Demolition begins

Three buildings were demolished recently on Mercer Street as part of the revitalization program for downtown. A farmers market will take the place of the buildings that once sat on 538, 604, and 606 Mercer St.

PRINCETON — The next step in getting the Mercer County Farmers Market established was done at Monday night’s Princeton City Council meting as Council unanimously voted to approve establishing a supervisory committee after a public hearing

Before the motion by Vice Mayor Tim Ealy with a second by Councilman Jim Harvey was passed, City Manager Mike Webb said the committee would consist of representatives of the city, the Mercer County Farmer’s Market, the WVU Extension Service and other affected agencies and set procedures for the market to operate.

The market will be built on the north side of Mercer Street between Fifth and Sixth streets.

Princeton Railroad Museum Director Pat Smith said that the first meeting with WVDOH engineers on the replacement of the Torn Street Bridge was recently held at the museum with 22 people present.

According to Smith, December also saw the museum welcome 335 visitors to bring the 2019 total to a record 4,416 people. Smith also said the museum was doing continued reaching out to neighboring West Virginia county boards of education to invite teachers and students to the museum.

Assistant Director of Public Works Eric Gatchell said efforts to replace the sidewalk at the corner of Bee Street and Stafford Drive would be done pending several consecutive days of warm weather.

Assistant Code Enforcement Director Ty Smith reported the department handled 130 new complaints in December, with 18 demolitions in process; 20 animal complaints; 20 building permits, 44 inspections; 20 flood plain determinations; four Certificate of Occupancy applications; and five units registered under rental compliance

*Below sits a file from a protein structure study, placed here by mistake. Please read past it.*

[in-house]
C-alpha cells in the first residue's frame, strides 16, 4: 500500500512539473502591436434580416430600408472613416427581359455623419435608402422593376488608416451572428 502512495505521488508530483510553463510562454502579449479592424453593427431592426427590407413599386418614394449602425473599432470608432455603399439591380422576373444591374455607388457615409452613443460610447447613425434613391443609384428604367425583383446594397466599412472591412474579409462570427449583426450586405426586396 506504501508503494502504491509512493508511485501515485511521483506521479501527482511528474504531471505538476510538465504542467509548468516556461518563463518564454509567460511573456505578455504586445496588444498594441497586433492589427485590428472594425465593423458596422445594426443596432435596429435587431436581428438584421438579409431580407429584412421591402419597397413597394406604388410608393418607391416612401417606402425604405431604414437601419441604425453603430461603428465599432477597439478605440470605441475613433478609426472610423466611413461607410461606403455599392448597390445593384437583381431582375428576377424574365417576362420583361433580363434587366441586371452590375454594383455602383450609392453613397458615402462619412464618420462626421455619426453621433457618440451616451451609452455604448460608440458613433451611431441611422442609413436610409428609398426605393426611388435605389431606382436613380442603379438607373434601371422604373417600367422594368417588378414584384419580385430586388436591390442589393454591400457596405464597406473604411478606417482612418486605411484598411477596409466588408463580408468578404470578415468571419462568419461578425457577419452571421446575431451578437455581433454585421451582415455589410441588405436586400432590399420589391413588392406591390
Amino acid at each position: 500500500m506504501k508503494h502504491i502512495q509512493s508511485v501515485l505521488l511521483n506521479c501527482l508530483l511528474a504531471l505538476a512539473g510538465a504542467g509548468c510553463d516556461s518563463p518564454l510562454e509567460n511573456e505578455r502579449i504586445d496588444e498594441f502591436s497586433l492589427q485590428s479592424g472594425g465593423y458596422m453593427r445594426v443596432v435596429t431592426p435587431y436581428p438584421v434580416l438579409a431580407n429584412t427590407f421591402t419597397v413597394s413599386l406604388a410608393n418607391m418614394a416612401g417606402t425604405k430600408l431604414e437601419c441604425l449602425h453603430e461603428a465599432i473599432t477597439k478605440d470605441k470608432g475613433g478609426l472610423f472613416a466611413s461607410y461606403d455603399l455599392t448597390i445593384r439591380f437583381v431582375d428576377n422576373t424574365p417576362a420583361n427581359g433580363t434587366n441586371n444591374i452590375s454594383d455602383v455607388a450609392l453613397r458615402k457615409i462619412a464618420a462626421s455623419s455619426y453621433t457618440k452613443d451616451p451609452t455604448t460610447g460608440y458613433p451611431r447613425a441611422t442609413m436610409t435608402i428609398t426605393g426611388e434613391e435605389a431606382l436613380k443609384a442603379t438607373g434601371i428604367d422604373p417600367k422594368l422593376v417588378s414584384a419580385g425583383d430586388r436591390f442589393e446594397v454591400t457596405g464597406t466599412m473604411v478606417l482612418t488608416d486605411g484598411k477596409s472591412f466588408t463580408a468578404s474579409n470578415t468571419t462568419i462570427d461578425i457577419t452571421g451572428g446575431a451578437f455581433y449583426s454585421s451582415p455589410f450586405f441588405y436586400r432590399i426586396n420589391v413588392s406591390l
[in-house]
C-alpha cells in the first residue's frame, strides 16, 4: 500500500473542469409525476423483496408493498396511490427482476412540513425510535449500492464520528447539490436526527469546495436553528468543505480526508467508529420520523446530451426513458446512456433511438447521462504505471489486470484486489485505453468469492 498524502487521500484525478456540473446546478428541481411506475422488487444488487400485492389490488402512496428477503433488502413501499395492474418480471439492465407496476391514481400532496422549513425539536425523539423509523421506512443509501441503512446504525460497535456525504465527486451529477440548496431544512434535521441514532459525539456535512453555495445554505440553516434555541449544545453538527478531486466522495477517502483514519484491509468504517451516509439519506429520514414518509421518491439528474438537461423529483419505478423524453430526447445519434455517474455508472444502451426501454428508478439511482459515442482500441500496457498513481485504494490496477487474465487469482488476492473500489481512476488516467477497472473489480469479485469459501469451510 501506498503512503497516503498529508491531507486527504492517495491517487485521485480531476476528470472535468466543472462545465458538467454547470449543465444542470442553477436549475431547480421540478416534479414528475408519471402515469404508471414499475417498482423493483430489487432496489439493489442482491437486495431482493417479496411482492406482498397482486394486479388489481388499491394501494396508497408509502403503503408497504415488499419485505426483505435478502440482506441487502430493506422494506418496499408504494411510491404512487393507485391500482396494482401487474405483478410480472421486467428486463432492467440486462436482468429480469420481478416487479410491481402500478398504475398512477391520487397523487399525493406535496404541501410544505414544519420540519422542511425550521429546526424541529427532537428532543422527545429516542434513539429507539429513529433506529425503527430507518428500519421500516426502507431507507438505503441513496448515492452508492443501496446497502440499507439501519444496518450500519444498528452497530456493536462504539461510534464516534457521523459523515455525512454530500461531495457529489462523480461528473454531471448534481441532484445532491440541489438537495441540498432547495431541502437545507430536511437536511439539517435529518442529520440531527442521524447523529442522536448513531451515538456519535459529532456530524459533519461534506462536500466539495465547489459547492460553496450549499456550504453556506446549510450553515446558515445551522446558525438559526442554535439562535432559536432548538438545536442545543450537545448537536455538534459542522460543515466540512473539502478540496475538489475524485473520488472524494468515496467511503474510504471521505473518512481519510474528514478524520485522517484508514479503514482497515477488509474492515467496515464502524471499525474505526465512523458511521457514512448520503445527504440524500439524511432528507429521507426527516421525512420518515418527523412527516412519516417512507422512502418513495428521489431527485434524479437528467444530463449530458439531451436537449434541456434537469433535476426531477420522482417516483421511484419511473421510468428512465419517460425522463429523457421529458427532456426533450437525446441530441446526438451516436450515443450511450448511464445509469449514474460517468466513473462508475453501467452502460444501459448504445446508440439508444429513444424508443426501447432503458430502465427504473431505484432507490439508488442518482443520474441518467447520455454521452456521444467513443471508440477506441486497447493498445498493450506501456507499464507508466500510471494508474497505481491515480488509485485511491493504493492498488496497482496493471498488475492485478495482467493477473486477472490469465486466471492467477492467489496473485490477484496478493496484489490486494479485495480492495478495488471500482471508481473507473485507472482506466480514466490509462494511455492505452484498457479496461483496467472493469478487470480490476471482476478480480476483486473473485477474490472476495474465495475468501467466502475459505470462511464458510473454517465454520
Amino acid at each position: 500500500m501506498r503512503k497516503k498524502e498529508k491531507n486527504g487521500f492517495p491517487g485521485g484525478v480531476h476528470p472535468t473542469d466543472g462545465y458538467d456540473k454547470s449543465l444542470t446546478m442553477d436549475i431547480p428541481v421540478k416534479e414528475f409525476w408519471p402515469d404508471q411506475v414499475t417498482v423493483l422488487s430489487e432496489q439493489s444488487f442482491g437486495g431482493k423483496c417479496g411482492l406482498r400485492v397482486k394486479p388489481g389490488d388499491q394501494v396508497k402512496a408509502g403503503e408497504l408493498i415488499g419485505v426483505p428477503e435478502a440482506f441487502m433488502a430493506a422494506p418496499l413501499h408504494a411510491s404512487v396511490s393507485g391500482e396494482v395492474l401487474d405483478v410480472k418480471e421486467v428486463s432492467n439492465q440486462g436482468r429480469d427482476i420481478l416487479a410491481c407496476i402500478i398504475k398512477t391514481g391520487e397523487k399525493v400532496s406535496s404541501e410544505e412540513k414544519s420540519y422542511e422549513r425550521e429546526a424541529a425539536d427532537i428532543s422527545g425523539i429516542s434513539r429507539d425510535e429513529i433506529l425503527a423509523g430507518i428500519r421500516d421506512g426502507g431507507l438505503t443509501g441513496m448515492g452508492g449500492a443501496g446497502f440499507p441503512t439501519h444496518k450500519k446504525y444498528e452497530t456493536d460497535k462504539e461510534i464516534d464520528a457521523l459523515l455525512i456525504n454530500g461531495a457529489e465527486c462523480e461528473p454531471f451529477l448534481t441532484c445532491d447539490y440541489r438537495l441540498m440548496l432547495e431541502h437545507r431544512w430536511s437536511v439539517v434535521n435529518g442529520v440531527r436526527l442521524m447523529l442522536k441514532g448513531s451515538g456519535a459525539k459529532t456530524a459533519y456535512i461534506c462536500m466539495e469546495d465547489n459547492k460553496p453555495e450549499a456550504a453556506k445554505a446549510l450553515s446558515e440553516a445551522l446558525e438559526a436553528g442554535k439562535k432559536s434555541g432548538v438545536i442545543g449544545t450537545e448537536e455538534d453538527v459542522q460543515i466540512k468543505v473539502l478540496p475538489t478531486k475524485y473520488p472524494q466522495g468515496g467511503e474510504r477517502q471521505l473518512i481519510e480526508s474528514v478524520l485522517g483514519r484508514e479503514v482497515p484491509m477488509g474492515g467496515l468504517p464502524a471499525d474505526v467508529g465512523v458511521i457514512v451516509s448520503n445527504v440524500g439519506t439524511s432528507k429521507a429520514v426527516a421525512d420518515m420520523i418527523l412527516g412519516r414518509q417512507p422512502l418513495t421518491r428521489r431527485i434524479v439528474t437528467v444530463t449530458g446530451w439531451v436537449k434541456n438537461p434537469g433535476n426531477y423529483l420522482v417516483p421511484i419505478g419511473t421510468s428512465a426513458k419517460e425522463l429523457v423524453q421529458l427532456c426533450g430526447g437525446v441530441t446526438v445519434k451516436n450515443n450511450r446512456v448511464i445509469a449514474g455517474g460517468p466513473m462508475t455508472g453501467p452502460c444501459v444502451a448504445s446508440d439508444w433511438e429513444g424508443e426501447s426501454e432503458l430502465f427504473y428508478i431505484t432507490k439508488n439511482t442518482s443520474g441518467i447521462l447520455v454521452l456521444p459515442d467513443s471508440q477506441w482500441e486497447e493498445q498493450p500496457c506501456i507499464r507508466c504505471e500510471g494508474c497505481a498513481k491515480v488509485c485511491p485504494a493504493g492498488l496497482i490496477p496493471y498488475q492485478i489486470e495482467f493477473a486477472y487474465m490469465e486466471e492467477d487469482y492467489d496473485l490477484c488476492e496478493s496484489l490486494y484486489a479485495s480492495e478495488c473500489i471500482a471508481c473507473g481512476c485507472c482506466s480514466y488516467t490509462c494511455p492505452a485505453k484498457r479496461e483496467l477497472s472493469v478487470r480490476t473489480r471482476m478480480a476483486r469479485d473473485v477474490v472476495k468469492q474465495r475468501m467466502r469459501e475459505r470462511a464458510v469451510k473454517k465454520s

On motion of Ealy with a second by Councilman Dewey Russell, Kurt Rice was named an alternative member of the Zoning Board of Appeals.

Fire Chief Chad Bailey reported that 2019 had no human fatalities as the result of fires, but five animals died in a fire on Ritchie Street.

Lt. Jeremy Halsey of the Princeton Police Department reported that the department had responded to 404 calls, made 30 arrests and issued 117 citations.

Ealy commended the PPD for their handling of the Thorn Street shooting incident which saw an arrest made within a week. He also asked that people not rely on social media for their news of such incidents, due to inaccuracies of such accounts.

On motion of Councilman Marshall Lytton with a second by Councilwoman Jacqueline Rucker, Council approved the December financial report.

On motion of Lytton and second by Councilman James Hill, Council approved the fifth budget revision of the FY 2020 city budget.

On motion of Lytton with a second by Harvey, Council approved a $500 donation to the PikeView High School “Project Graduation”.

The Print Studio at 514 Rogers Street was approved for a B & O Tax Incentive on motion of Lytton and second by Rucker.

On motion of Lytton with a second by Rucker, the city agreed to sponsor a grant resolution for the A-Palm Project, which is a building of a community center on High Street by resident Arnold Palmer. City Attorney Paul Cassell aid state law required that a municipality for a development grant by the state in such cases.

Jeff Harvey is a freelance reporter for the Princeton Times. Contact him at

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